I was doing some holiday shopping with a close friend this past December, and ended up picking up an item I thought would look nice in our home … a sort of stuffed patchwork elephant comprised of imported fabrics. I carried that elephant with me all around the store as I shopped for gifts for others, debating as to whether or not I should purchase it. Ultimately, I put back the elephant before cashing out, thinking, “focus, Joanna; you’re not here to shop for yourself.” And I really didn’t give it a thought beyond that. Read More →
In the fall of 2002, the great Warren Zevon made his final appearance on The David Letterman Show before dying of malignant mesothelioma, a rare and deadly form of lung cancer.
When asked by Letterman if his terminal diagnosis had changed anything about the way he looked at life and death, Zevon replied, “How much you’re supposed to enjoy every sandwich.”
I haven’t posted any status updates since leaving the hospital a week ago, mostly because I’ve spent the week surrounded by my wonderful family, in my own home, and it has been extraordinary. But I also haven’t posted any updates because so much is currently in flux; and there are so many tests and puzzles and pieces and parts and questions right now that to state anything prematurely would likely do little more than create less rather than more clarity. Read More →
Some of you may of you be familiar with the game K-F-M (http://killfuckmarry.tumblr.com), where one is given three hypothetical options and has to pick who among them they’d, respectively, kill, f*ck, and marry. Well, I have a new one that I feel I should share because it’s such a fun and easy way to practice gratitude. I privately call it The Anne Lamott Check-in, because it incorporates her theory that there are only three necessary prayers: Thanks, Help, and Wow. Read More →
You know that icky feeling you get in your stomach when you’re fighting with someone … when the conflict hangs over your head like a dark cloud, robbing you of feeling joy at any given point in your day? Well, that’s how I often felt when I was in the mindset of “fighting” my disease. It was stressful, and at times exhausting. Read More →
I recently had the pleasure of helping produce a live staged reading of women survivors talking about their second acts. The production closed out last month’s Second Annual National Women’s Survivors Convention in Nashville. Along with a dozen other women, I talked about how I am using the second chance I’ve been given. A video of my story can be found here, and a link to all of the survivor videos can be found here. It was an incredibly rewarding experience and I was honored to have been in the company of so many strong, brave women!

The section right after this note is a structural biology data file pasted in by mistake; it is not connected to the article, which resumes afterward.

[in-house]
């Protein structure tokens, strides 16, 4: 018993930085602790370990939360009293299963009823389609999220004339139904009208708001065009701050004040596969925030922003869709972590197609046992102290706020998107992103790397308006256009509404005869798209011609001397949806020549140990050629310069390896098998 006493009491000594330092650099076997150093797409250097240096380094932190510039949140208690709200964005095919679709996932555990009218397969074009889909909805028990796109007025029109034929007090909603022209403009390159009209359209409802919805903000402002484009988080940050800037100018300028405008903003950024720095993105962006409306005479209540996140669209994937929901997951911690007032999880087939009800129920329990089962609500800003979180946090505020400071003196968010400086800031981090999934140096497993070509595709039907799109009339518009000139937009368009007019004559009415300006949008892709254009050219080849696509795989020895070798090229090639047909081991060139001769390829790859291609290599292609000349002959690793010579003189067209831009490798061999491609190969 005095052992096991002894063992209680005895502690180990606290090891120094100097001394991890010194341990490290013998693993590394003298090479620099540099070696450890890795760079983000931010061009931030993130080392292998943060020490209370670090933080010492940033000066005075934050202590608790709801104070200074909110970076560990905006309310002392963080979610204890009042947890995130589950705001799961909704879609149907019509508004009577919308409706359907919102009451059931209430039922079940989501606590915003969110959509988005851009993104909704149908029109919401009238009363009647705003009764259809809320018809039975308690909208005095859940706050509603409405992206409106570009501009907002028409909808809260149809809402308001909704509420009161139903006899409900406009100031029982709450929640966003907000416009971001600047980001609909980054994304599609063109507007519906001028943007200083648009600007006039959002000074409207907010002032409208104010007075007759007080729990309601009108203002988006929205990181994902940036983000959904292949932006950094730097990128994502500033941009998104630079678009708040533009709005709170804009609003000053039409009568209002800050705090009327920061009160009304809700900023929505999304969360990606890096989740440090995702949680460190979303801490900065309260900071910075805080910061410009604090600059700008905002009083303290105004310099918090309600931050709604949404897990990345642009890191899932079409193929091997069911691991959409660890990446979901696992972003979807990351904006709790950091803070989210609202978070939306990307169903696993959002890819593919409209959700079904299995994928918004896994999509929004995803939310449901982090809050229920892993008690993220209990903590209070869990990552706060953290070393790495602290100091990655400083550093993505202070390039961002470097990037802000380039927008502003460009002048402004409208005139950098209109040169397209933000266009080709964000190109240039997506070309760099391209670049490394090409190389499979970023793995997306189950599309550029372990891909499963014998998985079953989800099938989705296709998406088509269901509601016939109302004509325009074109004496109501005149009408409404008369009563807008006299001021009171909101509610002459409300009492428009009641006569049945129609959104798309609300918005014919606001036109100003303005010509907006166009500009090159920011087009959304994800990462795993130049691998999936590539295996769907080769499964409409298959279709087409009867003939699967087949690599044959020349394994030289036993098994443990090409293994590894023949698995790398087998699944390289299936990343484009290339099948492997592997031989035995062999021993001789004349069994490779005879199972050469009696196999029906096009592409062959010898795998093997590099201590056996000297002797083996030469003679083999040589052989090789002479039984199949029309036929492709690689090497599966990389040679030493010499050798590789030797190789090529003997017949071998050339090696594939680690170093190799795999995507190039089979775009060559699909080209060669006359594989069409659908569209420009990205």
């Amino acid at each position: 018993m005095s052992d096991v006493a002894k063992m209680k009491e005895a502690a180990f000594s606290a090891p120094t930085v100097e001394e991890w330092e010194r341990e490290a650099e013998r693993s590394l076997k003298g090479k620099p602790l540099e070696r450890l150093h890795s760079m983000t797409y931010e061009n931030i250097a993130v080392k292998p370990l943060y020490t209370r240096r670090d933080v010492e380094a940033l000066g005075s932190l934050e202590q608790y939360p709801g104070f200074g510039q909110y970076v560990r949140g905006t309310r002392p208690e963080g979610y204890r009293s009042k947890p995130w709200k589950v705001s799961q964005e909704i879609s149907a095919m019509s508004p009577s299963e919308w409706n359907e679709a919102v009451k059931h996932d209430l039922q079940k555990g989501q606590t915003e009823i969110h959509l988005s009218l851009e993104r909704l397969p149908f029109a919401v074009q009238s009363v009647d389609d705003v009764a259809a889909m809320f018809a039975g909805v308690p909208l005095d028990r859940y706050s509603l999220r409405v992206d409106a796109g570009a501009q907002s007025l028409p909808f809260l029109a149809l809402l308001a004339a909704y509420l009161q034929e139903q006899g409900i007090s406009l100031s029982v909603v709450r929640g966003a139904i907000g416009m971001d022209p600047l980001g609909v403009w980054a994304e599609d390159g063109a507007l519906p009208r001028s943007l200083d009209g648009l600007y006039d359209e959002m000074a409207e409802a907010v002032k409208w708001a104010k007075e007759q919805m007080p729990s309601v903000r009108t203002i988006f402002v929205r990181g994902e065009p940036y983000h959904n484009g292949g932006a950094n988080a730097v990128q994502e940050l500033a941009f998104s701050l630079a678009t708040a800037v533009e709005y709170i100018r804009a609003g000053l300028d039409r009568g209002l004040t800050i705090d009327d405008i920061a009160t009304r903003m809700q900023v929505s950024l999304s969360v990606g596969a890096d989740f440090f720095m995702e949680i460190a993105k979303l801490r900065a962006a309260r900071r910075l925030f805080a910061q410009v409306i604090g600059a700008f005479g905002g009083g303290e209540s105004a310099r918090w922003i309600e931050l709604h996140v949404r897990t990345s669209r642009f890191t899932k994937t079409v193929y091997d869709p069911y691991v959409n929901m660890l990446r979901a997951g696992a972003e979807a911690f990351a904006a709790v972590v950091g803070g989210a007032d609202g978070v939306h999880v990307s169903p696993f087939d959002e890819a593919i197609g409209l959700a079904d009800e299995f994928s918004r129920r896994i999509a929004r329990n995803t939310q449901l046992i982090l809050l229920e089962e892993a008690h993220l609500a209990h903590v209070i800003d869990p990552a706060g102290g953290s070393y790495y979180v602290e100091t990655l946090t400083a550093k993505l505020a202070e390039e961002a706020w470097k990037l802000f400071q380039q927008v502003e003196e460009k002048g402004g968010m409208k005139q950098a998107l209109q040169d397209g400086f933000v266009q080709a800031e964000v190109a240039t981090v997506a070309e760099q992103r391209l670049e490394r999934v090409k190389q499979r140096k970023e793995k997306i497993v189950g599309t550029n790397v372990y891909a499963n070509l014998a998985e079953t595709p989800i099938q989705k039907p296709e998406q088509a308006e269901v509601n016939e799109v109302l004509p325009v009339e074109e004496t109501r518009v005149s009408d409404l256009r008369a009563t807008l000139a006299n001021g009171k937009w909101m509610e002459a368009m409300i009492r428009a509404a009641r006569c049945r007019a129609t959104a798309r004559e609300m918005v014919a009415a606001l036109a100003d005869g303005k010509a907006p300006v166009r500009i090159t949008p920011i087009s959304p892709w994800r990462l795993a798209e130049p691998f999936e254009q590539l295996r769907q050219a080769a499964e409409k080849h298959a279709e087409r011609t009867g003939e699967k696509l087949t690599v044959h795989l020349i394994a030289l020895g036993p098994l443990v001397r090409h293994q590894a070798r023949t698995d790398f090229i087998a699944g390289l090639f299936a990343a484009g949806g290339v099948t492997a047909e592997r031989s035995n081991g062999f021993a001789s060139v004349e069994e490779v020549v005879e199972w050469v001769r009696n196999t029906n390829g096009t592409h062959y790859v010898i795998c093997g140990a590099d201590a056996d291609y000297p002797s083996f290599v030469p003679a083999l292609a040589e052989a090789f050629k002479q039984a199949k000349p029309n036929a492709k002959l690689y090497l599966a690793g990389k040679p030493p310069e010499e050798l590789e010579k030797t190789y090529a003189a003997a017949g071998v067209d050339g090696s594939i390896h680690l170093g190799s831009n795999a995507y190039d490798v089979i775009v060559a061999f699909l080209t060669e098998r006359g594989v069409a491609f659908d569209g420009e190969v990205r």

I wrote recently about having auditioned to participate in Nashville’s first production of Listen To Your Mother, a live staged reading of essays written by real people about motherhood. The event took place on April 26, 2014, and was by all accounts a tremendous success. Similar productions were held in 31 other cities around the same time, and it was a unique and wonderful experience to be part of such a magical, powerful movement … the brainchild of LTYM founder Ann Imig. Read More →
Teddy Roosevelt is quoted as saying “Comparison is the thief of joy.” I’ve found this to be particularly true in the area of my own personal journey with cancer. I learned the hard way that comparing my disease to someone else’s not only steals my joy, it has the potential to chip away at my resolve. It can keep me awake at night, in a vortex of fearful speculation of my own making.
A little over two years ago, I was diagnosed with Stage IIIC fallopian tube cancer; and I’ve been managing my cancer and the subsequent side effects of treatment pretty much continuously ever since. In that time, I’ve learned that staying present and keeping a strong mental attitude are essential to my well being. Having recently been told that my cancer is of the recurrent sort, maintaining this mindset is now more important than ever. Read More →
Before my surgery, I spoke openly about my decision to undergo a prophylactic bi-lateral mastectomy in the wake of a BRCA-1 diagnosis. I’m now about six weeks post-surgery, the (proud?) owner of two brand spanking new “foobs” (fake boobs), and I’ve had some time to process the new additions.
First, I believe there’s a huge misconception among the general populous about what it means to have one’s breasts removed and replaced with artificial ones (if they are replaced at all). When speaking about my upcoming surgery, I had many well-meaning people say things like, “Well at least you get new boobs!” and, “Your husband must be so excited… has he picked ’em out yet?”
Yeah, well, it’s not quite like that. Not at all, in fact. Read More →
We’re both moms.
We both discovered through DNA testing that we carry the BRCA1 genetic mutation.
We were both told we have an 87 percent chance of contracting breast cancer in our respective lifetimes.
We both opted for a prophylactic bilateral mastectomy to dramatically reduce our risks.
And we have both been criticized for our decisions. Read More →